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At last, an integration strategy. But no full plan to "outflank extremism" yet.

By Paul Goodman
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Eight months on from the Prevent Review, we have at last a Government integration strategy.  As Harry Phibbs reports in our Local Government section, the Daily Mail has an interview with Eric Pickles about its publication later today.  The Communities Secretary says that tolerance has become twisted; that a few people want to disown the Christian faith and the English language; that public bodies have been bending over backwards to translate documents into foreign languages, and that men and women have been disciplined for wearing modest symbols of Christian faith at work.

Go for it, Eric!

The Daily Express says that Whitehall diversity targets are to be scrapped; that “community cohesion" policies in national and local government must promote national unity and British values rather than encouraging ethnic or cultural division".  The Communities Secretary is quoted as saying: “Under Harriet Harman’s agenda, the Labour government encouraged different cultures to live separate lives, apart from each other and the mainstream. Political correctness replaced common sense, people were left afraid to express legitimate concerns and frustrations."

Attaboy, Pickles!

An inconvenient question remains, however - namely that given human rights laws, the agglomerated mass of equality legislation, the entrenchment of separatist ideas and the funding discretion of local authorities, how much is really going to change?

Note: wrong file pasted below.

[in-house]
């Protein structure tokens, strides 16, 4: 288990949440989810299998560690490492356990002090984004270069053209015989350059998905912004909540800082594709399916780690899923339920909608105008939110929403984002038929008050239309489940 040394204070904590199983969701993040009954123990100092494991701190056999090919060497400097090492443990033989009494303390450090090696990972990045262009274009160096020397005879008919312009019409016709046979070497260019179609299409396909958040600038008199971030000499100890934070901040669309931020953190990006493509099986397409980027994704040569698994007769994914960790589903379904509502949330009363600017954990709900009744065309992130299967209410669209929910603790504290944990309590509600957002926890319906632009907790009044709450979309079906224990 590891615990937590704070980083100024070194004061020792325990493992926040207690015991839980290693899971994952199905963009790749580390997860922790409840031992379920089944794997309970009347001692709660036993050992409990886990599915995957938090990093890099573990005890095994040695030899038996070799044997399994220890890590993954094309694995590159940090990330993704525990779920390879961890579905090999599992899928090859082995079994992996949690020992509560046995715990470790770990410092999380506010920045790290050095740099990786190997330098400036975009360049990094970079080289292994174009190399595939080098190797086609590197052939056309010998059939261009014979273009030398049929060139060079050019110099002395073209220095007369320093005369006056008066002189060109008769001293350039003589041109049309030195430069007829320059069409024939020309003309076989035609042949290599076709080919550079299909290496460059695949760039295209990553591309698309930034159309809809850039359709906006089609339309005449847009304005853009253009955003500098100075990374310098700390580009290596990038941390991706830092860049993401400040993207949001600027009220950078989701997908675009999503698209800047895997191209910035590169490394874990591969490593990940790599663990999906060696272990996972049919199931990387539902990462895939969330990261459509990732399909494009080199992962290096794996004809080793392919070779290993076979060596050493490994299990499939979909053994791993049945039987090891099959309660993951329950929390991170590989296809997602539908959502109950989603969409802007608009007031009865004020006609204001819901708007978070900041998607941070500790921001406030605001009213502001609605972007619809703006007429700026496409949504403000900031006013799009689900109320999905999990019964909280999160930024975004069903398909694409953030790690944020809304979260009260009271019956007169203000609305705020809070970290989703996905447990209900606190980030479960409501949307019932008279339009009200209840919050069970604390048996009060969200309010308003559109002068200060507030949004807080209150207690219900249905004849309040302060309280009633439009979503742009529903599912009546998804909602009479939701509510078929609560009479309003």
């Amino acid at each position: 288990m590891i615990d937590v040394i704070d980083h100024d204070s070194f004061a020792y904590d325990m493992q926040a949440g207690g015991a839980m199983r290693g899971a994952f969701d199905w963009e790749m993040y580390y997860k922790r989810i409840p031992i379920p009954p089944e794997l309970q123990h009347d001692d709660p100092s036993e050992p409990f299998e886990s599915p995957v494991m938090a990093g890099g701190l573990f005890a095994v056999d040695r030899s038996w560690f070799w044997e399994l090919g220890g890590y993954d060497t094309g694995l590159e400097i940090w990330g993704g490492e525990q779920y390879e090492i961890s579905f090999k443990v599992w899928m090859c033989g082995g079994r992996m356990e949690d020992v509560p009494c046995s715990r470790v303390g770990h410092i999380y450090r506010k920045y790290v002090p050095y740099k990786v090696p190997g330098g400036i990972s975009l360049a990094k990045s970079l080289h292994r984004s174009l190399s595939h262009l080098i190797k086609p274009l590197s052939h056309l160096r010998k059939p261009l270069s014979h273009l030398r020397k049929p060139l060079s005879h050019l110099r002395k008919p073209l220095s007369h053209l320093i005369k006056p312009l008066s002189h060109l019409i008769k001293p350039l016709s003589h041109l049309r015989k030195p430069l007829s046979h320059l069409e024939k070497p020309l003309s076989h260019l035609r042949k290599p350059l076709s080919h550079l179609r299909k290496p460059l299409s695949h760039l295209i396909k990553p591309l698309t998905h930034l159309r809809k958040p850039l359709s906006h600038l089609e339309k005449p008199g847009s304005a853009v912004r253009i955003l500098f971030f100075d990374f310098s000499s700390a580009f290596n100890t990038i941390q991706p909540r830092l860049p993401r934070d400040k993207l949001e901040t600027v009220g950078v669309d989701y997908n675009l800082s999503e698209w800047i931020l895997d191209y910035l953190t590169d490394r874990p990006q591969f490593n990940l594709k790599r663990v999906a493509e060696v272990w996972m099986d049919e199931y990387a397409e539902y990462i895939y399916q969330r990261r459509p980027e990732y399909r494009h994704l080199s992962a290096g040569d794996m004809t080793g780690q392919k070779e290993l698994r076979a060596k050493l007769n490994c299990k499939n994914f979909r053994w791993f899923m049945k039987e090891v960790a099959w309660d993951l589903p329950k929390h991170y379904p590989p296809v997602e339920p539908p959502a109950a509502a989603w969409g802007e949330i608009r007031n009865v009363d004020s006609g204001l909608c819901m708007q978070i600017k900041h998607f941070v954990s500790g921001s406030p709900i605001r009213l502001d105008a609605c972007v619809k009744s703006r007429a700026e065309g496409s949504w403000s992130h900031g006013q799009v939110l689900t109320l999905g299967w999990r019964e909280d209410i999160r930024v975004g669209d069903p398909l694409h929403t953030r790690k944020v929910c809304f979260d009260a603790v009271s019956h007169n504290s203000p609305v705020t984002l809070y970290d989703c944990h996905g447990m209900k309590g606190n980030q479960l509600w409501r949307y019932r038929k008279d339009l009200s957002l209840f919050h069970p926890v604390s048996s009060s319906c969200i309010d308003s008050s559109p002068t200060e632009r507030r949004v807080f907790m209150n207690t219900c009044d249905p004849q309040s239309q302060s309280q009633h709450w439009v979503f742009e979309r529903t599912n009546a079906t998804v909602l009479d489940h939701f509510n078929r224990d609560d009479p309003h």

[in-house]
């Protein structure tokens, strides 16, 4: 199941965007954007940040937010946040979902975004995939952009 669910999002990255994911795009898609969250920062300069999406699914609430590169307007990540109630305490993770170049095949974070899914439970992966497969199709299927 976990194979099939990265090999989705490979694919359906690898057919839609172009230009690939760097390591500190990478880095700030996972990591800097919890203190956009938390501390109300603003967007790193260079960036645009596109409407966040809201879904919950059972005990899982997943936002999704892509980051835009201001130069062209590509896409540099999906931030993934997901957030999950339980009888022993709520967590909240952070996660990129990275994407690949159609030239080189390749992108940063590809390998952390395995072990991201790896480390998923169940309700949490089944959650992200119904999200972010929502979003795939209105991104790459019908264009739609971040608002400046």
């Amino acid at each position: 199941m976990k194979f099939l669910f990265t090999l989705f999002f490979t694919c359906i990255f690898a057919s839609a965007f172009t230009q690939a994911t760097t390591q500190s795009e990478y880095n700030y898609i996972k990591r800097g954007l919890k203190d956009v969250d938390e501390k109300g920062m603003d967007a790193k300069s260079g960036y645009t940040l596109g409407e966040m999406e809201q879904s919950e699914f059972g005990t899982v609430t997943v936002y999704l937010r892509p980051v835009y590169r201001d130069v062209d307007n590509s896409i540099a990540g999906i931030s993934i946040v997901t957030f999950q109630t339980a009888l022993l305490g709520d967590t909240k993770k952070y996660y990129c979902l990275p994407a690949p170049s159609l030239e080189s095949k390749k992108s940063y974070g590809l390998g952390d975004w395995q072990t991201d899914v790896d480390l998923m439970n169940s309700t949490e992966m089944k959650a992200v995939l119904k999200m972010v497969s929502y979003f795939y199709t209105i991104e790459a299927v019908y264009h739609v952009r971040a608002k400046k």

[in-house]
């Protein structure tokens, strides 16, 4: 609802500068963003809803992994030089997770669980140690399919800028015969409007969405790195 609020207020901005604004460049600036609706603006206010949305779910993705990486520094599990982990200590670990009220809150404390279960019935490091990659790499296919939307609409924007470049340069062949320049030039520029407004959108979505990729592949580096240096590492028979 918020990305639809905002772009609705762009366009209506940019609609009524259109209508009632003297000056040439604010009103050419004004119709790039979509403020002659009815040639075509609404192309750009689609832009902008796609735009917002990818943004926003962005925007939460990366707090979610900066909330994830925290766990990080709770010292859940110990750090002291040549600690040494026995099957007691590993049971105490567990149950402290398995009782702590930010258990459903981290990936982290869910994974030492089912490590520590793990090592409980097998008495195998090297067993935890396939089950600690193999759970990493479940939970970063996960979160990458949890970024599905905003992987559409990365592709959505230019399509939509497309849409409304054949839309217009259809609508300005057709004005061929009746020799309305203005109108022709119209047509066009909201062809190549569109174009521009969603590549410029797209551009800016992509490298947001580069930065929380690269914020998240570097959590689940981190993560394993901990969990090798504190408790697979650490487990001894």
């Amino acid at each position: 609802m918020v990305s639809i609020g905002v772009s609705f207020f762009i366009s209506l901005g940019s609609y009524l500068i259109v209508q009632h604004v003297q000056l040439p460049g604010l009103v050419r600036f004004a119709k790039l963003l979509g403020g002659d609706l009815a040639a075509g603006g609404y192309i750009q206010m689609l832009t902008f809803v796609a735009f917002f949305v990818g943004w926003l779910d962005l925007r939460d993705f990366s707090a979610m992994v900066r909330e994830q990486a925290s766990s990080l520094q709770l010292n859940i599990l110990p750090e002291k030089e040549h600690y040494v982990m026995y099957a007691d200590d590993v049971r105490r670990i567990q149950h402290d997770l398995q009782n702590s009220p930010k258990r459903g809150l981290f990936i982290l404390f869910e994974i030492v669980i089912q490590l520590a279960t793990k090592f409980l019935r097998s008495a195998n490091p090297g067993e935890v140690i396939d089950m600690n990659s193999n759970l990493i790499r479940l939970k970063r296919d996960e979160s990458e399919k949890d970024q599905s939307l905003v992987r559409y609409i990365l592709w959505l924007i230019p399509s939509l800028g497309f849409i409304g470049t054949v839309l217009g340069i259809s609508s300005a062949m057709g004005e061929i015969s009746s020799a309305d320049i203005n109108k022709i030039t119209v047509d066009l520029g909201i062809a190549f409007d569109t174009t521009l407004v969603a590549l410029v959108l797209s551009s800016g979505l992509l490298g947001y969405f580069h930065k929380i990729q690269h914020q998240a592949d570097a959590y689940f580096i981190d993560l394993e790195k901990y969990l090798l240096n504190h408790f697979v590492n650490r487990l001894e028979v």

I haven't yet had a chance to read the strategy, though I've spoken to sources close to the Secretary of State.  But the thrust of it seems clear:
  • It is broadly similar to the draft strategy that I revealed in JanuaryThis was divided up into five themes: Common Ground, Responsibility, Participation, Social Mobility and Tackling extremism.  The first two sections have now been merged into one called "Promoting Shared British Values".  The second melds the responsibility and participation sections (it is now called "Encouraging participation and empowerment").  The third is now labelled "Outflanking Extremism" (which suggests that this will not so much be confronted as bypassed) and the last "Promoting social mobility".*
  • Pickles has been frustrated by the publication delay, but has been quietly implementing the policy in any event.  I reported in January that other Departments were concerned about a lack of rigour in the draft strategy, and Downing Street clearly believes that the plan is finally in good order.  But the Secretary of State and other Departments have quietly been pressing ahead with its uncontested parts: work with Youth United, Pickles's beloved Curry College (which I revealed last year), the National Citizen Service.  He wants to develop the college idea further with "cordon bleu" scholarships.